HC Deb 10 April 1928 vol 162 cc1072-6

I beg to move, That leave be given to introduce a Bill to prohibit nightwork in bakehouses, and for purposes connected therewith. The object of my short Bill is to give effect to the recommendations of the Departmental Committee appointed in 1919, by the Minister of Labour, to inquire into the practice of night work in the bread making and flour confectionery trade. In their Report the Committee recommended prohibition of the employment of persons in night baking, subject to certain exceptions. It is proposed in my Bill to leave it to the Secretary of State to fix by special Order the exceptions to be allowed. This procedure will make it possible to vary the exceptions if circumstances in future should change, and if any modification of the exceptions should be desired by the industry. The special Order will under Section 126 of the Factory and Workshops Act, 1901, have to be laid before Parliament, and may be annulled by Resolution of either House. In this trade there are 60,000 operatives, and there is a fairly good Parliamentary career in connection with this theme. If ever there was a body of industrial people who have tried by all Constitutional and Parliamentary means, from 1848 to 7919, to get this problem dealt with in order that their social conditions might be bettered, then the operatives engaged in the baking industry can be singled out as being those persons.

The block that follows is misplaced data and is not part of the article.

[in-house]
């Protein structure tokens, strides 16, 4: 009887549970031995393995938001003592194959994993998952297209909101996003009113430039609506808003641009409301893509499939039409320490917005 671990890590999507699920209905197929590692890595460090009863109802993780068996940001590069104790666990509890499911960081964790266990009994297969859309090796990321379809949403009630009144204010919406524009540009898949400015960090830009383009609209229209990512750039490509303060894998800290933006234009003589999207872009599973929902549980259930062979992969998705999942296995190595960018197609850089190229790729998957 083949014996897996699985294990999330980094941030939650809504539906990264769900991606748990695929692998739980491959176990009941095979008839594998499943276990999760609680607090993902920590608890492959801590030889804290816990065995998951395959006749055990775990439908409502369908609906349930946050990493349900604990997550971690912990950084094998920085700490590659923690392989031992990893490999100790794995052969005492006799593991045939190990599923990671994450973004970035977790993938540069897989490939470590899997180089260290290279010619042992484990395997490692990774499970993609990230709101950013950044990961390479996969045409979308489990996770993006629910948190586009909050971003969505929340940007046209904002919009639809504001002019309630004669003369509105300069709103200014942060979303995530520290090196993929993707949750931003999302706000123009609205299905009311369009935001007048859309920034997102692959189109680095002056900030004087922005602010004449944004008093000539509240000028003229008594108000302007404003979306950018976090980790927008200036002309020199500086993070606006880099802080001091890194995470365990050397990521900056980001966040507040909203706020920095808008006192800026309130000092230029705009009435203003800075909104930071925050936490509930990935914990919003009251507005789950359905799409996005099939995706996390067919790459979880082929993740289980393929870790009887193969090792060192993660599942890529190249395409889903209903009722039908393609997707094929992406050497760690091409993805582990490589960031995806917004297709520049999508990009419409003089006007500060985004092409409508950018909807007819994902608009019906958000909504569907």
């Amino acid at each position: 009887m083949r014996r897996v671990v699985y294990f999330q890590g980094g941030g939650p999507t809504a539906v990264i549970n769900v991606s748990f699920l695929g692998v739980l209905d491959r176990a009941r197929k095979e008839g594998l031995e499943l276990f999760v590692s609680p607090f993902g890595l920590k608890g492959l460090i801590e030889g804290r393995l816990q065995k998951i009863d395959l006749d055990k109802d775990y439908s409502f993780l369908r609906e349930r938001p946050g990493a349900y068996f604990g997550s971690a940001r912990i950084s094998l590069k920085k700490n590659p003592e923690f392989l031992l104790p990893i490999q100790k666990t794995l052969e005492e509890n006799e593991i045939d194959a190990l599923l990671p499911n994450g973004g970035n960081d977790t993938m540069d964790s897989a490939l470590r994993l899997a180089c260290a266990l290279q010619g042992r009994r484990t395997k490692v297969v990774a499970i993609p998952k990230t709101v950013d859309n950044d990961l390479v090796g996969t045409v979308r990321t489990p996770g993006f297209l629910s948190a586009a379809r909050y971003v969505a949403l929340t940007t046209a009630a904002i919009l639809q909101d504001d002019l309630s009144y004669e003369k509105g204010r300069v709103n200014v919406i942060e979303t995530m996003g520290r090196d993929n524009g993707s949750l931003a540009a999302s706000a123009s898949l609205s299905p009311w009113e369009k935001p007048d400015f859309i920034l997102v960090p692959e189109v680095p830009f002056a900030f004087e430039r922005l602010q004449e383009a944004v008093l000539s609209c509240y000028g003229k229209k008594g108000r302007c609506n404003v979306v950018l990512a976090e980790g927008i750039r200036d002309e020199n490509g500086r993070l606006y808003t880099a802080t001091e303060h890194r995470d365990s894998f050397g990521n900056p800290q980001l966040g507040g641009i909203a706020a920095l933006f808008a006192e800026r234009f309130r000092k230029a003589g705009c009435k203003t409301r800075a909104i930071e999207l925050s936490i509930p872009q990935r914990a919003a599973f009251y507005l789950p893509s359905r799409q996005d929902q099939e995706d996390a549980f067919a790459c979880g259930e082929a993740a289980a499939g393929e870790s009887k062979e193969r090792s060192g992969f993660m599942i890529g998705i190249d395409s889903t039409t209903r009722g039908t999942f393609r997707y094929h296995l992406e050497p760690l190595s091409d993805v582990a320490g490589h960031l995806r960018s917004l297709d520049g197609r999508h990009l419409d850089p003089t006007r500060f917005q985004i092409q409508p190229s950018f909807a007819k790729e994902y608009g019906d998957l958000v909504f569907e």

May I give some idea of the history of night baking? The system of baking generally practiced in the past was that "early men" came in before the regular men. The early men used to prepare the dough, and came before 5 o'clock in the morning. According to the Board of Trade itself, night working in the baking industry is understood to be during the hours between 11 p.m. and 5 a.m. as long as bakeries were small and the preparation of the manufacture of bread was manipulated by hand, and before the introduction of the system of large bakeries, with the use of their machinery, it may be assumed that the baking of bread by night was carried on to a limited extent only. It was in the large industrial centres that baking of tread by night obtained a hold. Certainly before 1914 night baking was fairly general in England and Wales. The incidence of this depends upon the fact that the production of bread on a large scale is normally accompanied by distribution over a wide area. In this distribution the large producer, whether acting as wholesaler to agents or direct to the consumer, found himself in competition with the small local baker. The latter sold over the counter, or, in any case, distributed only within a very small radius from his shop. In order to be able to get new bread on sale at more or less the same time as his local competitor, the large producer had to resort to the system of night baking. This gave the large producer an advantage in distribution, and the small producer in his turn adopted night work in order to meet his more formidable competitor. Thus we got the unnecessary conditions of night work in the trade. Things became so uncomfortable that in September, 1918, a Whitley Council was formed, which inquired into the whole conditions appertaining to this industry, find the following resolution was carried by that Council: That nightwork be abolished in the bread and flour bakeries between 11 p.m. and 5 a.m., with the exception of dough-makers and oven firemen and their assistants, subject to the discussion of the questions of Sundays, holidays, and break downs. The operatives connected with the baking industry accepted the findings of the Council, but the master bakers could not agree and therefore they opposed them. Immediately following that, there was industrial friction between the master bakers and the Ministry of Food, which in no sense reflects upon the operatives in connection with this industry. It is not the purpose of my Bill to deal with that point, but at any rate we had an industrial dispute, and the result of that dispute was that the Minister of Labour in the last Parliament appointed a Government Court of Inquiry. In regarding the evidence and arriving at a conclusion, the Committee stated that they had full regard to the interests 'not only of the workers and their employers, but the people as a whole. The public are, of course, entitled to have their interests safeguarded, and from the point of view of bread and confectionery, the interests of the public mean that they should be able to get upon the breakfast table reasonably fresh bread, at a reasonable price, at a reasonable time, and in a reasonably sufficient quantity.